Consumers are also concerned about the materials used in home construction and how they can be made more sustainable and make the most efficient use of environmental resources. This includes energy efficiency, as well as the use of construction materials.

Affordability is an important issue. Many young people today cannot afford to live anywhere near a major city. Some of them are commuting two hours into a city because they cannot find affordable housing closer to their workplace. This makes a huge impact on economic development in our country.

Homes also need to be affordable to operate. Anyone who has looked at the cost of heating his or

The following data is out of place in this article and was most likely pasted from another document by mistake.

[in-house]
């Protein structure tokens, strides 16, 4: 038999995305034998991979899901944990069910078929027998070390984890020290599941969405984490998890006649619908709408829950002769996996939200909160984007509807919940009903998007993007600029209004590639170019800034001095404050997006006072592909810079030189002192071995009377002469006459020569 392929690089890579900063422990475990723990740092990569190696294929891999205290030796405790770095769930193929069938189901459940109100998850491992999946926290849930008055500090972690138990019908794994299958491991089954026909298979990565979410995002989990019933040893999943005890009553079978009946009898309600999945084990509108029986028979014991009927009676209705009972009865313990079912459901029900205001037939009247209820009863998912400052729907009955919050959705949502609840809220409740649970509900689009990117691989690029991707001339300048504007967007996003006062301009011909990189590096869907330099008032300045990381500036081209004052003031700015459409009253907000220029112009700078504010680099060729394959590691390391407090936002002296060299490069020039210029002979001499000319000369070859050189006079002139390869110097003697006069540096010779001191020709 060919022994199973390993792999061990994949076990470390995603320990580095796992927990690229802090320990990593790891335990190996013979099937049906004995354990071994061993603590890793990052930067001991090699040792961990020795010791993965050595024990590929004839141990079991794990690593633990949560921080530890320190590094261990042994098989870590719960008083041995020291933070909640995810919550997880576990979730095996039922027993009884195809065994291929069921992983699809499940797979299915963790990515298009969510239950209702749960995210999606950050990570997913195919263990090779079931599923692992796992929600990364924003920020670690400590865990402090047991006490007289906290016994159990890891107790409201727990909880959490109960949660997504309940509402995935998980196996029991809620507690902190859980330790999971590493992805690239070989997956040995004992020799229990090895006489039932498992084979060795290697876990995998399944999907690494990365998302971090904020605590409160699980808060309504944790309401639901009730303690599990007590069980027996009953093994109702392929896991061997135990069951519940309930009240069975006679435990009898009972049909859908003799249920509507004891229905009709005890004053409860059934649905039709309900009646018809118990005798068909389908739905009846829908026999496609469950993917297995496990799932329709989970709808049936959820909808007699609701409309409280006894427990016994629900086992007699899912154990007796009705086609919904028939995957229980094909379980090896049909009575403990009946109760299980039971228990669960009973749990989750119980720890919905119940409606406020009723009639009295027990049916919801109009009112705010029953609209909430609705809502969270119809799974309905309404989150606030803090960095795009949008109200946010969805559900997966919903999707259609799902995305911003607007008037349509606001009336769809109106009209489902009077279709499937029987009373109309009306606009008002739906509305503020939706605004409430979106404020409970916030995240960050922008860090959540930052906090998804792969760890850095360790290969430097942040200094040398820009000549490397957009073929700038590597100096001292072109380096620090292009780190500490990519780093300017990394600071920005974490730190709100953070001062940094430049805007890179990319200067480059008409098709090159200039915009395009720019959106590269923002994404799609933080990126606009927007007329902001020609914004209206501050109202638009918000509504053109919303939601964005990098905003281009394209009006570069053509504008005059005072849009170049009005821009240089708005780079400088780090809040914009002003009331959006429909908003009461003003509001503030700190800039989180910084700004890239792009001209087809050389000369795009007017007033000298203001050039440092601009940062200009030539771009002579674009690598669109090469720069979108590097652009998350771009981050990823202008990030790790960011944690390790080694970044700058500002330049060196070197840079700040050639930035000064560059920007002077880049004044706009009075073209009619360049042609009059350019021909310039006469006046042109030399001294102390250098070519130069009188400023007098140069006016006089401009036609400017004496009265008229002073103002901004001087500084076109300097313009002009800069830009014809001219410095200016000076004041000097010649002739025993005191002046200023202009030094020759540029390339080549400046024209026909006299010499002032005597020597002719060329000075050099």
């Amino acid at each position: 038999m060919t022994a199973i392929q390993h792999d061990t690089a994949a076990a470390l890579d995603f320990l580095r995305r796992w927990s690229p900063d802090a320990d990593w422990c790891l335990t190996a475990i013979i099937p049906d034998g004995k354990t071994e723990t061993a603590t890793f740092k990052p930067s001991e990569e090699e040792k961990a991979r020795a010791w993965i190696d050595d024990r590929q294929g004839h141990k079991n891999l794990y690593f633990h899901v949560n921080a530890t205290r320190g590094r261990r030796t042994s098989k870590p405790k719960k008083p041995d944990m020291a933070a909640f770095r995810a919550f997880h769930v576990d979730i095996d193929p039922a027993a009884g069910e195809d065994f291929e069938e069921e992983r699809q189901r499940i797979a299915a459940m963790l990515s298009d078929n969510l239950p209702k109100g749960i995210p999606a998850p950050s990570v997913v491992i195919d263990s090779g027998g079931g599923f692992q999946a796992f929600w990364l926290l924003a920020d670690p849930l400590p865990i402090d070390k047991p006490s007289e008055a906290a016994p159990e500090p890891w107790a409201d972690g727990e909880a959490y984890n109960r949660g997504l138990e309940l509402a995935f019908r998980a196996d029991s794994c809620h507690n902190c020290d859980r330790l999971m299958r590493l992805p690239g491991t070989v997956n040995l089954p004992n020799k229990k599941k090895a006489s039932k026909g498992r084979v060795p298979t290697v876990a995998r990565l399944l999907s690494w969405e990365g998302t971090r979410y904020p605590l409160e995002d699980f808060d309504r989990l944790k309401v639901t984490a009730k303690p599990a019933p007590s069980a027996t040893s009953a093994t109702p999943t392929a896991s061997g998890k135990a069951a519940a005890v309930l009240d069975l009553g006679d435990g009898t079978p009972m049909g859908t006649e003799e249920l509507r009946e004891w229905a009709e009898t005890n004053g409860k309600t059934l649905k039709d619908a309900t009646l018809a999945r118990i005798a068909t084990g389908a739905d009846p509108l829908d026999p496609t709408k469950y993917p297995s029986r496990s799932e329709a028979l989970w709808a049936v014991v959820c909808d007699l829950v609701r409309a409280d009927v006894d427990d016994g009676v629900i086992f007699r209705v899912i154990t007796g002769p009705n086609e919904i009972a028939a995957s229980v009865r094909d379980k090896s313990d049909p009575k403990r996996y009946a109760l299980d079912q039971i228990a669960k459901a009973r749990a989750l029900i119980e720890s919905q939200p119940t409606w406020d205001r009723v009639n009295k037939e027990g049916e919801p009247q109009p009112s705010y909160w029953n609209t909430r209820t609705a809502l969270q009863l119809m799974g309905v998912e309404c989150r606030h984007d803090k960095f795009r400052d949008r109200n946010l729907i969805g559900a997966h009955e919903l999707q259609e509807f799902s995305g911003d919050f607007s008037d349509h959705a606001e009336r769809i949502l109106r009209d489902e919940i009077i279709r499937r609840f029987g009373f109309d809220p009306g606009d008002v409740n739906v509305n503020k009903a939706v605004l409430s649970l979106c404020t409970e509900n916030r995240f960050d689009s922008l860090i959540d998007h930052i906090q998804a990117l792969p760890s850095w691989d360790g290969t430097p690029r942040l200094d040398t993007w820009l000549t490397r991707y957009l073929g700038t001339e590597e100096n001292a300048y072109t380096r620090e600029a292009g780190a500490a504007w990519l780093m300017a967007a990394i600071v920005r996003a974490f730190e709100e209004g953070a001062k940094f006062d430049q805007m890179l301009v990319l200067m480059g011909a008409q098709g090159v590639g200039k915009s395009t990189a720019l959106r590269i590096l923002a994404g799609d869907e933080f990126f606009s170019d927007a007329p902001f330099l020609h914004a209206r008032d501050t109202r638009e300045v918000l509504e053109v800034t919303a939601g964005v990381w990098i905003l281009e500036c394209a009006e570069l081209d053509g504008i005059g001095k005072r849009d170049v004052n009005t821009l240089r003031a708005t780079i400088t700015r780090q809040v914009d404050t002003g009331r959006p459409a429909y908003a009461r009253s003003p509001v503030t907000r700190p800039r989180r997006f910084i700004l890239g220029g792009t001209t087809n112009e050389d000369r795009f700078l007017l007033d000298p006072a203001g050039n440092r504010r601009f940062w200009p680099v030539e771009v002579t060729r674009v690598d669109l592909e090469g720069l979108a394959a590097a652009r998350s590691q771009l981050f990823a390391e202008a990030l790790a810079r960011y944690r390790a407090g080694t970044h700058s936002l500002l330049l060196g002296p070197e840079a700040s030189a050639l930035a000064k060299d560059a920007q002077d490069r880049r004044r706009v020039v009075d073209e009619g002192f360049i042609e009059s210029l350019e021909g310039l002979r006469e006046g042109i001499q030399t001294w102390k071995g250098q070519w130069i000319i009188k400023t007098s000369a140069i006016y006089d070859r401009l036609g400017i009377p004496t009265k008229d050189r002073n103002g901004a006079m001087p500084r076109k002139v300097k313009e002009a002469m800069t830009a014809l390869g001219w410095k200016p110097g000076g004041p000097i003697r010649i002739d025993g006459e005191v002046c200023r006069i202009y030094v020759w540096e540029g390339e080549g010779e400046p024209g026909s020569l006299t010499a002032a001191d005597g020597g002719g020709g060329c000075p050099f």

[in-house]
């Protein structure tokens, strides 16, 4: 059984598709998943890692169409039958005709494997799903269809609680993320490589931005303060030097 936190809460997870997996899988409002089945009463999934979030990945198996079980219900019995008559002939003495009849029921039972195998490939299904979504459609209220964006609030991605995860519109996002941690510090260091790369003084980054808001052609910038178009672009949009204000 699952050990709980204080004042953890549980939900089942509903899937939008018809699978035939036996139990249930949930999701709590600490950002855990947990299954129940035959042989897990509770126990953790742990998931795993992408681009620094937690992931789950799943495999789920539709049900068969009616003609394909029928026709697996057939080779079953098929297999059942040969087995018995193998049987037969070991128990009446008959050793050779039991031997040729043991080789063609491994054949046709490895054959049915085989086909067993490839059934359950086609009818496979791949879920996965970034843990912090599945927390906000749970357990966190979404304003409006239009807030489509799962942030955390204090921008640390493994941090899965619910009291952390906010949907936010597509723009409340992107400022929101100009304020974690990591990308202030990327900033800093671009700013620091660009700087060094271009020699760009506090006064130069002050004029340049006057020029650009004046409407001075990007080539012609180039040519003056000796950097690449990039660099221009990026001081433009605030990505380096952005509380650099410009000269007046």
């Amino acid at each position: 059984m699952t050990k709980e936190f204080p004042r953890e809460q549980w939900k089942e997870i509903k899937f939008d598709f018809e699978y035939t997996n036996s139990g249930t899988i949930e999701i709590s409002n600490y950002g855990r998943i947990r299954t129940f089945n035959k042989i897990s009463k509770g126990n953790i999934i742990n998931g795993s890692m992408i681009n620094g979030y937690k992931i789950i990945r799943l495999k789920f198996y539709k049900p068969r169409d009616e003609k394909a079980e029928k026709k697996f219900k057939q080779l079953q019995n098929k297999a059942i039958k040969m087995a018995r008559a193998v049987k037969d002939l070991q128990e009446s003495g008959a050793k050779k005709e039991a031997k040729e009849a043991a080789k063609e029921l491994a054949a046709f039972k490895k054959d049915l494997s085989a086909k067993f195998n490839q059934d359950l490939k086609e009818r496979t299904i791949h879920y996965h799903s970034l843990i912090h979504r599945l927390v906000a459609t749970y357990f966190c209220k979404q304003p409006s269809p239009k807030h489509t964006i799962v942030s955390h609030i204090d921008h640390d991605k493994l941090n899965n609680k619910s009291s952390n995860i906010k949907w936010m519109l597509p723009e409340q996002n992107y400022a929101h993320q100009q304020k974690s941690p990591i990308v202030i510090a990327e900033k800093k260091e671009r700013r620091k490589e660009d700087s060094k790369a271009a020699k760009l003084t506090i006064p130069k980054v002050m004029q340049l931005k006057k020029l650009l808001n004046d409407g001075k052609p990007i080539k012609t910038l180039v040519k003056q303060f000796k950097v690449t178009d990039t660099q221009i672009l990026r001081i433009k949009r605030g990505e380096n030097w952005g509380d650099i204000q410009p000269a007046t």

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Proceedings of a Workshop to Review PATH Strategy, Operating Plan, and Performance Measures 4 The Value of Technological Innovation in Home Construction and the Role of Government/Industry Partnerships in Promoting Innovation Sarah Slaughter MOCA Systems I have spent considerable time looking at innovations and their diffusion and commercialization. Not only did I study innovation for many years, but also I have been living the process for the last ten years. Ten years ago I headed a team at the Massachusetts Institute of Technology (MIT) Civil and Environmental Engineering Department that started developing a construction simulation system through research sponsored by the National Science Foundation. After about five years, many of the industry participants in that research started asking us if they could start using the simulation technology. In response, I started a company called MOCA Systems and I left MIT in 2000 to further develop and commercialize the simulation system. We have been working on the whole process of commercialization and diffusion. At this point, I am a recovering academic and truly believe in the importance of the PATH mission to advance technology. Looking at the challenges that are specific to the housing industry, it is important to consider innovation from the owner or occupant’s point of view. Consumer objectives for housing improvement include: More healthful; Safer (in natural disasters); More sustainable; Affordable to buy; Affordable to run; Available more quickly; and Easier to maintain, repair, and upgrade. We hear a lot of stories about mold, not only from post-Hurricane Katrina flooding, but also in the living environments of people in different parts of the United States. In some climatic areas, the issue of a healthful home is critical. A second aspect that cannot be ignored, especially after a year of several natural disasters, is the ability of houses to withstand these extreme conditions. A home should be a safe haven in the case of a natural disaster—whether it is a blizzard, a flood, a hurricane, or an earthquake. For example, a group of students have designed a new type of home that can withstand the forces found in a tsunami for areas in the South Pacific. Consumers are also concerned about the materials used in home construction and how they can be made more sustainable and make the most efficient use of environmental resources. This includes energy efficiency, as well as the use of construction materials. Affordability is an important issue. Many young people today cannot afford to live anywhere near a major city. Some of them are commuting two hours into a city because they cannot find affordable housing closer to their workplace. This makes a huge impact on economic development in our country. Homes also need to be affordable to operate. Anyone who has looked at the cost of heating his or